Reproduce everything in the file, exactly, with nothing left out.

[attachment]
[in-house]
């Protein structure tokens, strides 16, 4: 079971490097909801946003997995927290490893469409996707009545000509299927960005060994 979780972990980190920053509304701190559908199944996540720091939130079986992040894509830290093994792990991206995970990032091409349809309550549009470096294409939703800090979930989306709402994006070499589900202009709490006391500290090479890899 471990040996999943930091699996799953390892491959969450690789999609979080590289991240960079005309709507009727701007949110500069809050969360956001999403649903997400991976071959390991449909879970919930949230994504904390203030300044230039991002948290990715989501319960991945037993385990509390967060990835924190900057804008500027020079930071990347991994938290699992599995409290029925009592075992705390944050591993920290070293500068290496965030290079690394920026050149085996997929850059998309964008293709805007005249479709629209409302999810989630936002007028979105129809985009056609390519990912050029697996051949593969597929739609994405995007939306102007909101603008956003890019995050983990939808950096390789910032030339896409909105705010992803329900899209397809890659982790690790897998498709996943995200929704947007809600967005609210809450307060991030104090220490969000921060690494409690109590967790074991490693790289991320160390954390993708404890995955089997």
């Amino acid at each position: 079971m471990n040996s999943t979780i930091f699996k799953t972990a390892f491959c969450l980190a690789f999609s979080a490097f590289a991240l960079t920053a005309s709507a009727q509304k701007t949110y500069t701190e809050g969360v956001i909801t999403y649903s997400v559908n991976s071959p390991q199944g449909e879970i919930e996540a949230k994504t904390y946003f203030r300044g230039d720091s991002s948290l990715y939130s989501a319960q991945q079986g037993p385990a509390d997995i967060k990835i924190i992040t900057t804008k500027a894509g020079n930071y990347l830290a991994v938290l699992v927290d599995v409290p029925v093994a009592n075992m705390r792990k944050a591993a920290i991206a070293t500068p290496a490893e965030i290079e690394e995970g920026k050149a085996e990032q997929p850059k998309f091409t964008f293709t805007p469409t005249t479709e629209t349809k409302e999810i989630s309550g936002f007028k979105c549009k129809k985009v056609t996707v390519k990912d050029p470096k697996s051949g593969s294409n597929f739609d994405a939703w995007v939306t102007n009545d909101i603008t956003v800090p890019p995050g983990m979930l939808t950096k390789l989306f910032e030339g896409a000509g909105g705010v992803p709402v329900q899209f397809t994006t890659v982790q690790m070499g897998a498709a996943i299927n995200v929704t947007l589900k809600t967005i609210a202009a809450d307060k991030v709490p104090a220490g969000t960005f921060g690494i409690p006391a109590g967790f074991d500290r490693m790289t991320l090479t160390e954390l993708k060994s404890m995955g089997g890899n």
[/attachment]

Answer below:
[in-house]
């Protein structure tokens, strides 16, 4: 079971490097909801946003997995927290490893469409996707009545000509299927960005060994 979780972990980190920053509304701190559908199944996540720091939130079986992040894509830290093994792990991206995970990032091409349809309550549009470096294409939703800090979930989306709402994006070499589900202009709490006391500290090479890899 471990040996999943930091699996799953390892491959969450690789999609979080590289991240960079005309709507009727701007949110500069809050969360956001999403649903997400991976071959390991449909879970919930949230994504904390203030300044230039991002948290990715989501319960991945037993385990509390967060990835924190900057804008500027020079930071990347991994938290699992599995409290029925009592075992705390944050591993920290070293500068290496965030290079690394920026050149085996997929850059998309964008293709805007005249479709629209409302999810989630936002007028979105129809985009056609390519990912050029697996051949593969597929739609994405995007939306102007909101603008956003890019995050983990939808950096390789910032030339896409909105705010992803329900899209397809890659982790690790897998498709996943995200929704947007809600967005609210809450307060991030104090220490969000921060690494409690109590967790074991490693790289991320160390954390993708404890995955089997």
């Amino acid at each position: 079971m471990n040996s999943t979780i930091f699996k799953t972990a390892f491959c969450l980190a690789f999609s979080a490097f590289a991240l960079t920053a005309s709507a009727q509304k701007t949110y500069t701190e809050g969360v956001i909801t999403y649903s997400v559908n991976s071959p390991q199944g449909e879970i919930e996540a949230k994504t904390y946003f203030r300044g230039d720091s991002s948290l990715y939130s989501a319960q991945q079986g037993p385990a509390d997995i967060k990835i924190i992040t900057t804008k500027a894509g020079n930071y990347l830290a991994v938290l699992v927290d599995v409290p029925v093994a009592n075992m705390r792990k944050a591993a920290i991206a070293t500068p290496a490893e965030i290079e690394e995970g920026k050149a085996e990032q997929p850059k998309f091409t964008f293709t805007p469409t005249t479709e629209t349809k409302e999810i989630s309550g936002f007028k979105c549009k129809k985009v056609t996707v390519k990912d050029p470096k697996s051949g593969s294409n597929f739609d994405a939703w995007v939306t102007n009545d909101i603008t956003v800090p890019p995050g983990m979930l939808t950096k390789l989306f910032e030339g896409a000509g909105g705010v992803p709402v329900q899209f397809t994006t890659v982790q690790m070499g897998a498709a996943i299927n995200v929704t947007l589900k809600t967005i609210a202009a809450d307060k991030v709490p104090a220490g969000t960005f921060g690494i409690p006391a109590g967790f074991d500290r490693m790289t991320l090479t160390e954390l993708k060994s404890m995955g089997g890899n």